This full-length documentary is free to view on NASA’s official YouTube channel, and is narrated by none aside from William Shatner — the unique Captain Kirk from “Star Trek.” It affords a complete view of the expertise and the mission setup of the shuttle program, with NASA personnel providing first-person factors of view.

Learn: “Wings in Orbit” (2011)

NASA’s personal complete historical past of the shuttle program is free to learn on-line or obtain. With a concentrate on the science and the engineering, it leverages the company’s huge human sources and unparalleled picture library.

Watch: “For All Mankind” (2019)

This Chilly Conflict historical past area drama from Apple TV+ imagines a hypothetical timeline wherein the Soviets landed on the Moon first. The second season incorporates a fictional spacecraft known as Pathfinder (referencing an early mockup mannequin of the shuttle, in addition to a later Mars mission of the identical identify), with nuclear engines and a sleeker, extra menacing look. It’s geared up with weapons and could be seen fortunately trekking all the way in which to the moon — an impossibility for the true shuttles, which have been by no means designed to depart Earth’s orbit.

The final word espresso desk e book on NASA historical past, this quantity incorporates a huge chapter on the area shuttle program, with beautiful large-format images accompanied by essays written by NASA commanders and mission specialists. The remainder of the e book covers all the foremost milestones from NASA’s first 60 years of operation (1958 to 2018), with over 400 photographs in complete.

Prime picture: Robert Crippen and John Younger aboard the Columbia in 1980.

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Rich people are going to space. So is product placement.

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On Wednesday night, SpaceX’s Inspiration4 mission launched the first all-civilian crew into Earth’s orbit. With the help of companies including Sam Adams and Martin Guitars, the three-day trip to space aims to raise $200 million for St. Jude Children’s Research Hospital in what amounts to a charitable spin on the emerging market for very expensive joyrides to space. The fact that the mission is filled with branding opportunities isn’t surprising, given that private space launches are already big streaming and media events.

Jared Isaacman, the billionaire founder and CEO of the e-commerce company Ship4Payments, is funding the much-publicized trip. The crew also includes the mission’s pilot, Sian Proctor, a geology professor; Hayley Arceneaux, a St. Jude physician assistant; and Chris Sembroski, an engineer who won his ticket in a raffle. None of the passengers are professional astronauts, and they’ll be relying on SpaceX’s autonomous Crew Dragon capsule to ensure the mission goes smoothly.

The Inspiration4 capsule took off a little after 8 pm ET and was carried into space by SpaceX’s Falcon 9 rocket before entering Earth’s orbit around 80 miles beyond the International Space Station (ISS). After about three days of zero gravity and magnificent views — not to mention activities such as a ukulele performance and a video call to a St. Jude patient — the crew will return to Earth, and in late September, Netflix will release a feature-length finale of its five-part reality TV series about the mission. (The first four episodes of the show are already available to watch, and Netflix is streaming the launch on its YouTube page.)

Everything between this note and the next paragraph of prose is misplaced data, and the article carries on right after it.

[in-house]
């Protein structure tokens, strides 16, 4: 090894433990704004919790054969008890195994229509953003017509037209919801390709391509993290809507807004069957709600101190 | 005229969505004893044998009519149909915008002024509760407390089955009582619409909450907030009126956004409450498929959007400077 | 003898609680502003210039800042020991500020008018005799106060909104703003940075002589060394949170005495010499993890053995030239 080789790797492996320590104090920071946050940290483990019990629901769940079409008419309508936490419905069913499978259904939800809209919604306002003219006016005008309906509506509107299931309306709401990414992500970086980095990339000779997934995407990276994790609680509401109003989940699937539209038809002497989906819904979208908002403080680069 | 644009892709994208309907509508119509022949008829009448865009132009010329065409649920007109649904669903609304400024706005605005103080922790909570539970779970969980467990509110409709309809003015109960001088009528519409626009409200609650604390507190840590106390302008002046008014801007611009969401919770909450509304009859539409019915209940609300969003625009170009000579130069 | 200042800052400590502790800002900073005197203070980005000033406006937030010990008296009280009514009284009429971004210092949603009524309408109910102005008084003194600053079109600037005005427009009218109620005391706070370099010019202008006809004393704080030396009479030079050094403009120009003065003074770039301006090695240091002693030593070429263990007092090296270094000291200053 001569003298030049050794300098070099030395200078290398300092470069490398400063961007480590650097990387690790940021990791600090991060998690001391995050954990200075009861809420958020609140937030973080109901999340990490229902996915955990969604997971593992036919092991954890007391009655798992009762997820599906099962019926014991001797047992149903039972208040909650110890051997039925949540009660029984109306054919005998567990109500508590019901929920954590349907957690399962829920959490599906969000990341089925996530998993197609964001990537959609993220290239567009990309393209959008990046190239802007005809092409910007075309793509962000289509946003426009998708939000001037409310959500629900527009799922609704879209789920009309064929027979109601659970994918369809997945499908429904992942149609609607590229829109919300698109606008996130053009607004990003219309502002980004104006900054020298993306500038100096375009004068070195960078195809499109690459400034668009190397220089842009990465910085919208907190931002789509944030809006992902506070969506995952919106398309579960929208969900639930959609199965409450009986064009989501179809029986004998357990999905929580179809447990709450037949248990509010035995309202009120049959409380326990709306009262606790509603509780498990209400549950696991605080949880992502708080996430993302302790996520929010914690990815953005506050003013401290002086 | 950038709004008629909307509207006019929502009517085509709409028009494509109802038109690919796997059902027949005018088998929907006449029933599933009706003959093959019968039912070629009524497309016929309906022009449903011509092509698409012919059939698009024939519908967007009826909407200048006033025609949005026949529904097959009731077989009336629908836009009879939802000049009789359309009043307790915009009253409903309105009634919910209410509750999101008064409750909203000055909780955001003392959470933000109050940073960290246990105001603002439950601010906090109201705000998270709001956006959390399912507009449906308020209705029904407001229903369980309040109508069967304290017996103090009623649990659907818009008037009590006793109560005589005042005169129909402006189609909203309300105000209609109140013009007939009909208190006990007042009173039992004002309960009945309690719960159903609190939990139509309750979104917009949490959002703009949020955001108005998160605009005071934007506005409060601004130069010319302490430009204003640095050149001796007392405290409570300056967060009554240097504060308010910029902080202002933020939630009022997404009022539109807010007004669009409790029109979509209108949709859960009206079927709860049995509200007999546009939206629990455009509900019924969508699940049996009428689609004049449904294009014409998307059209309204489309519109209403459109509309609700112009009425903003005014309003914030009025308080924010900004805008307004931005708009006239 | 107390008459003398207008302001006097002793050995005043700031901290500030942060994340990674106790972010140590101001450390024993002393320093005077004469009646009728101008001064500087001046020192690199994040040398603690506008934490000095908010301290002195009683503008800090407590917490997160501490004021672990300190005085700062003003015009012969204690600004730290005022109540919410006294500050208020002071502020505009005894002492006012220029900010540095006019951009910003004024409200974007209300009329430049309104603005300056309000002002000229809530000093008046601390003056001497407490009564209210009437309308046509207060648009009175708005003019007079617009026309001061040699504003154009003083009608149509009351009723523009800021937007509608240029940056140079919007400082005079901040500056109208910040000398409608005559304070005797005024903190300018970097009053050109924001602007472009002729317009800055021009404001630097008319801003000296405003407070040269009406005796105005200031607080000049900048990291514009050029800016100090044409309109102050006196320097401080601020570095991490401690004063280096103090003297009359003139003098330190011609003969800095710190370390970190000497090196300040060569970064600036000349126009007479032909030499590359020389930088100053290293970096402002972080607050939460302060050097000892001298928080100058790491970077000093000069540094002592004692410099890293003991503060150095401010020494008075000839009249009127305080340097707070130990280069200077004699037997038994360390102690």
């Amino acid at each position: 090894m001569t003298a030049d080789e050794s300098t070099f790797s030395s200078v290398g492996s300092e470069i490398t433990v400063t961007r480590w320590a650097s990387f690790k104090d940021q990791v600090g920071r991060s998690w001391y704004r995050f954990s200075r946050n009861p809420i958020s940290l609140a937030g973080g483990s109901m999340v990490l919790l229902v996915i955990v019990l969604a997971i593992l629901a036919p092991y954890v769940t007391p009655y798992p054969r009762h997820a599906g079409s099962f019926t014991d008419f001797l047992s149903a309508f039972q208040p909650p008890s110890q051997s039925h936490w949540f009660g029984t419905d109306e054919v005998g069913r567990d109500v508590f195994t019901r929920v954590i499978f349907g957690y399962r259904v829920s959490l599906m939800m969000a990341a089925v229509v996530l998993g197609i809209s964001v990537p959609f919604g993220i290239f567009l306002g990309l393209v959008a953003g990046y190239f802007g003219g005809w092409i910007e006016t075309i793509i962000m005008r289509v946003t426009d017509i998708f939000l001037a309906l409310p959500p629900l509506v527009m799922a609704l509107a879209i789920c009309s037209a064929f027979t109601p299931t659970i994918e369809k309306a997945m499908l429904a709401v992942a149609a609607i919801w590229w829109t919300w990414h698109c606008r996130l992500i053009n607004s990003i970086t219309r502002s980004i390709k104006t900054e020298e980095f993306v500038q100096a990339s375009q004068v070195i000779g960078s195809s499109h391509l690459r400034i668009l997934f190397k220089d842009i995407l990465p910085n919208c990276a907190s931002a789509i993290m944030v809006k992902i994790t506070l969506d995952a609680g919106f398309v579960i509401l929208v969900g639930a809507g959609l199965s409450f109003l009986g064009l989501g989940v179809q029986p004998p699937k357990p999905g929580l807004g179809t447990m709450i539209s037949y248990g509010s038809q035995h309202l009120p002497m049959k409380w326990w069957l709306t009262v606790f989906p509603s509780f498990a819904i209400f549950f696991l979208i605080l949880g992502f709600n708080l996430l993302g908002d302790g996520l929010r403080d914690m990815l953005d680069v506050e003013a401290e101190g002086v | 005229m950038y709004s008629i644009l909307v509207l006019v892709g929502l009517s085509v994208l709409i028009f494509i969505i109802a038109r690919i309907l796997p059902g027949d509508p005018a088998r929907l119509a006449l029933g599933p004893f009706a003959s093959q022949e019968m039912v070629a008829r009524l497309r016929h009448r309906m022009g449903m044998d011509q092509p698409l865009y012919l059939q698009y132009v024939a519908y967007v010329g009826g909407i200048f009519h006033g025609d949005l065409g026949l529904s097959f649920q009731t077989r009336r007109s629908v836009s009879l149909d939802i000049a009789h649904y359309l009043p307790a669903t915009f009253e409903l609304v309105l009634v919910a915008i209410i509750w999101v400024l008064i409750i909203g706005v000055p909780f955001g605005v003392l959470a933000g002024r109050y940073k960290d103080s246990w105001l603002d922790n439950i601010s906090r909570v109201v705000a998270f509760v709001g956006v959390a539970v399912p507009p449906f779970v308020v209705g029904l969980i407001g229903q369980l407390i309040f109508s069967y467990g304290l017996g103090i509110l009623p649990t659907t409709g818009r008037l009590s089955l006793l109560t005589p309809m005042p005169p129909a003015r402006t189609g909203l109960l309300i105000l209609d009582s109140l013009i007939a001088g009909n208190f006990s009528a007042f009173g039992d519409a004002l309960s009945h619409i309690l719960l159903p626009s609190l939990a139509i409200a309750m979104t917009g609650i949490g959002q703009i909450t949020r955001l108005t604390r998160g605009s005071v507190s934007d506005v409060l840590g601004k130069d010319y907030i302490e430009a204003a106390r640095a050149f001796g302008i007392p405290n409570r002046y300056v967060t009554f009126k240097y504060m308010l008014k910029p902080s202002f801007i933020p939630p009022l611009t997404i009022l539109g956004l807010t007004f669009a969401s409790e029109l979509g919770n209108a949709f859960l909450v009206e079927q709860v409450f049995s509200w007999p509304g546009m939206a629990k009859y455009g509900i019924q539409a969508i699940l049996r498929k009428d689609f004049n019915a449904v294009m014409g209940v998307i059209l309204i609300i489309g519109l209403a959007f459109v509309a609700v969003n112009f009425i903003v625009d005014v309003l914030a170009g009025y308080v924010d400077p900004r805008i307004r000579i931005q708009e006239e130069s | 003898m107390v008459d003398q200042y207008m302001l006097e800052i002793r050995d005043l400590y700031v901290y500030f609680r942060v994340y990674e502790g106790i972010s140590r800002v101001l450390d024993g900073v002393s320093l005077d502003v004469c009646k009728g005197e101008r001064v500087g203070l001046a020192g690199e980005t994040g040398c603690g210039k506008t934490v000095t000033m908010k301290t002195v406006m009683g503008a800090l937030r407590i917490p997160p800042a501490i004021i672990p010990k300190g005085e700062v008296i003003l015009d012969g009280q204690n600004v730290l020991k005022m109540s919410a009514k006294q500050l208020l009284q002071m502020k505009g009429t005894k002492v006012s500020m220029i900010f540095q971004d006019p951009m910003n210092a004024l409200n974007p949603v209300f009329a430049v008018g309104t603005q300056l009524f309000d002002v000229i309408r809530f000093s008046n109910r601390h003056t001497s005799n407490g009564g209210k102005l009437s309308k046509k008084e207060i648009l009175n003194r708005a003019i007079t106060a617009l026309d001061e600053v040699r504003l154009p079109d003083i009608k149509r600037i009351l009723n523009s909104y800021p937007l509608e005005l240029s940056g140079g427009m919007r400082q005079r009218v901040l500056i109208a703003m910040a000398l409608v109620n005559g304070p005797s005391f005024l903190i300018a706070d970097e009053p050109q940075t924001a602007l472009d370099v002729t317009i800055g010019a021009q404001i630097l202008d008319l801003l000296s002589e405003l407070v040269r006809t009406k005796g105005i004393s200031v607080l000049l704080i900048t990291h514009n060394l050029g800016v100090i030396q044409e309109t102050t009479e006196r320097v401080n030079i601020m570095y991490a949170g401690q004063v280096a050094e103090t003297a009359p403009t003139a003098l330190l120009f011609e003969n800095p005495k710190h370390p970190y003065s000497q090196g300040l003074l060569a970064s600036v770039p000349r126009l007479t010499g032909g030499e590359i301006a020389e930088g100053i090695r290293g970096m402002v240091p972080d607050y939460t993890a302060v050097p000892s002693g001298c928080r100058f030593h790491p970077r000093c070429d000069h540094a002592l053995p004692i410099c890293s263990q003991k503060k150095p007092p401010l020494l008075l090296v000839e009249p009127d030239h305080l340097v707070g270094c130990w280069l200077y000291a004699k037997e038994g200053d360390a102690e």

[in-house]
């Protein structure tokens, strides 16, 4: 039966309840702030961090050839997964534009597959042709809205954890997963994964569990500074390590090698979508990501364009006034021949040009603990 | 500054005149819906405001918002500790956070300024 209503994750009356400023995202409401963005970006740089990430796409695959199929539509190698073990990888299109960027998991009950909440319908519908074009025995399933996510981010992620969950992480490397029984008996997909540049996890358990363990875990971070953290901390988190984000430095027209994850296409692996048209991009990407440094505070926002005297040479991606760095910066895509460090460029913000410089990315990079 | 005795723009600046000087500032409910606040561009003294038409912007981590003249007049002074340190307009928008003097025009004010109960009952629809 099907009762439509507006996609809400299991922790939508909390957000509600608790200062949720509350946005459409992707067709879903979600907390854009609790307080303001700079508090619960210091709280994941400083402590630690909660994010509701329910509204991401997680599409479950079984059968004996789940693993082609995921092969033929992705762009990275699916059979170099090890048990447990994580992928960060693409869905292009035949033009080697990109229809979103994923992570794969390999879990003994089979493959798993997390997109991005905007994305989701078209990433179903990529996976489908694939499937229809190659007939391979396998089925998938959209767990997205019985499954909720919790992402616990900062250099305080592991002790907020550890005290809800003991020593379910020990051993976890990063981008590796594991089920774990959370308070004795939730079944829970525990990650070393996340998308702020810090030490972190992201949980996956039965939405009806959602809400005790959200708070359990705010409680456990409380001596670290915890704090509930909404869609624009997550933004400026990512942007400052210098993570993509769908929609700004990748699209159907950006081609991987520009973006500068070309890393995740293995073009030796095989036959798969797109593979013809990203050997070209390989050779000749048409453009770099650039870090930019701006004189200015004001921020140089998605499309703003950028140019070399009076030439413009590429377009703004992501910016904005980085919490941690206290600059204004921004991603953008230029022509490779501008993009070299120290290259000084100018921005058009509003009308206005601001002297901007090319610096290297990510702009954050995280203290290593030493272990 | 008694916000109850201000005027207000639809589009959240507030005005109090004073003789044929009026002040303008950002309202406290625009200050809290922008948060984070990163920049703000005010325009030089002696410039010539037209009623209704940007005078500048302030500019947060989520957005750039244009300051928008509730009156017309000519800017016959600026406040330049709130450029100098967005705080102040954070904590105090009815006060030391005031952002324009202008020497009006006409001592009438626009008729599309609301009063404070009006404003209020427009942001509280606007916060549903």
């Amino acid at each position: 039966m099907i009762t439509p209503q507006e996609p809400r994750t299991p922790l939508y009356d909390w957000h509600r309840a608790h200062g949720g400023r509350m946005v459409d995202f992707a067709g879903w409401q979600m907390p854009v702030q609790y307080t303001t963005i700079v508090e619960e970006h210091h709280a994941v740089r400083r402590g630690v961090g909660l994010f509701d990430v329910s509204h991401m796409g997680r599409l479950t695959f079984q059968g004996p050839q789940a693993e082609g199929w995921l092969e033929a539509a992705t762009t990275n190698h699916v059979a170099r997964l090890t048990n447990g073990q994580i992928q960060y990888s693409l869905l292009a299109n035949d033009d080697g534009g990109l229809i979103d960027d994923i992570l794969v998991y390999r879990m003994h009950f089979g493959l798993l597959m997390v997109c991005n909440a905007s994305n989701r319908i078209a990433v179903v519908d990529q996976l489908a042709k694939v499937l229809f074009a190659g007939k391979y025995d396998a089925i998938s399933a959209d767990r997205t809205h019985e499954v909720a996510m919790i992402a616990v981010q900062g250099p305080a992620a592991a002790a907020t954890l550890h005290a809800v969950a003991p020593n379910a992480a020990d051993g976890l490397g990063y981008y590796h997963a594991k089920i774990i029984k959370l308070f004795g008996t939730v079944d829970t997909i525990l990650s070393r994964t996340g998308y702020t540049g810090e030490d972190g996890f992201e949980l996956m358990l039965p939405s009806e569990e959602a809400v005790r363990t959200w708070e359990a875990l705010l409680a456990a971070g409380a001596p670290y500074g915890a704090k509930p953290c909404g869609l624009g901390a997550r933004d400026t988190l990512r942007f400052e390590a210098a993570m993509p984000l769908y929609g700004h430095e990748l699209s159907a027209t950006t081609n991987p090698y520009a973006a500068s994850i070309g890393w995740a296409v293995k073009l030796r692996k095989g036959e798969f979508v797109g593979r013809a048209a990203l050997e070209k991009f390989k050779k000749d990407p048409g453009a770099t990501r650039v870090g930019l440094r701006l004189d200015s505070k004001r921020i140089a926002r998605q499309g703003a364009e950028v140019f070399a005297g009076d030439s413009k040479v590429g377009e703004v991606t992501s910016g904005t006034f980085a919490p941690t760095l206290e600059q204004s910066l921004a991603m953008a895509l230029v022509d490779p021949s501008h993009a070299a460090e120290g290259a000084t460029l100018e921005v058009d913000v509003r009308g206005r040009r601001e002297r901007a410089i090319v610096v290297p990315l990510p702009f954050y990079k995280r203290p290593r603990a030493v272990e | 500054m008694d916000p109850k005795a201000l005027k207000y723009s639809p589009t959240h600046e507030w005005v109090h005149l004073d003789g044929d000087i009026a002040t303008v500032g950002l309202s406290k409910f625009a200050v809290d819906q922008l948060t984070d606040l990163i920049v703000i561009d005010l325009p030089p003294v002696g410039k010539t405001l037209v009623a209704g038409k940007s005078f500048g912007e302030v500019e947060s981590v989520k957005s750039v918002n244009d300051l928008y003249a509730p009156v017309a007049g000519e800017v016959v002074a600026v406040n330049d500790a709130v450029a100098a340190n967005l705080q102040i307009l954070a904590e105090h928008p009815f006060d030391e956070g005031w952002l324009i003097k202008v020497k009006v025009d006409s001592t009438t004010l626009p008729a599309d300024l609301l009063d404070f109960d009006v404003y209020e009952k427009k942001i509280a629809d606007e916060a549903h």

The mission also involves a motley payload of gear and collectibles, including merchandise that will be put up for sale in a charity auction after the crew returns to Earth. Those items range from space-themed watches made by IWC to stuffed rocket-ship toys based on characters from the animated Netflix series Space Racers. There’s a $2,000 Martin Guitar ukulele that Sembroski will play on board.

The Inspiration4’s official beer maker, Sam Adams, also arranged for 66 pounds of hops to go to space and will brew beer with them once the mission lands (the beer will be available for purchase later in the fall). Perhaps the weirdest of the items is a slew of non-fungible tokens stored on iPhones, including an NFT recording of a Kings of Leon song that’s set to become the first music NFT ever played in space. Bidding for these items starts on Thursday, and the auctions will end in November.

The watchmaker IWC designed Inspiration4-themed watches that crew members will wear during their time in space.
Courtesy of Inspiration4

While selling stuff that’s been to space isn’t new, it’s about to become a lot more common. NASA, a government agency subject to congressional oversight, has traditionally restricted the commercialization of space missions. But as the number of non-NASA space flights has grown, so have opportunities for space-bound merchandise and product placement. Now, because commercial space companies don’t necessarily operate under NASA’s strict restrictions, there’s a race to seize new marketing opportunities in the cosmos: namely, sending products to space before selling them back on Earth.

A brief history of space merchandise

NASA itself doesn’t typically sell stuff that’s been to space, but items from NASA missions have found their way to the market in the past. Meanwhile, astronauts are civil servants and are not legally allowed to personally profit from their positions until they retire from government work, limiting when they can sell any personal items they’re allowed to bring on their missions. Other valuable items that have been to space on NASA missions are typically offered to museums or, on rare occasions, sold off by the government.

Some of the most remarkable items that have made the trip to space and back before being sold to the public have come from astronauts from the Gemini, Apollo, and Mercury programs, some of whom happened to save equipment from their missions.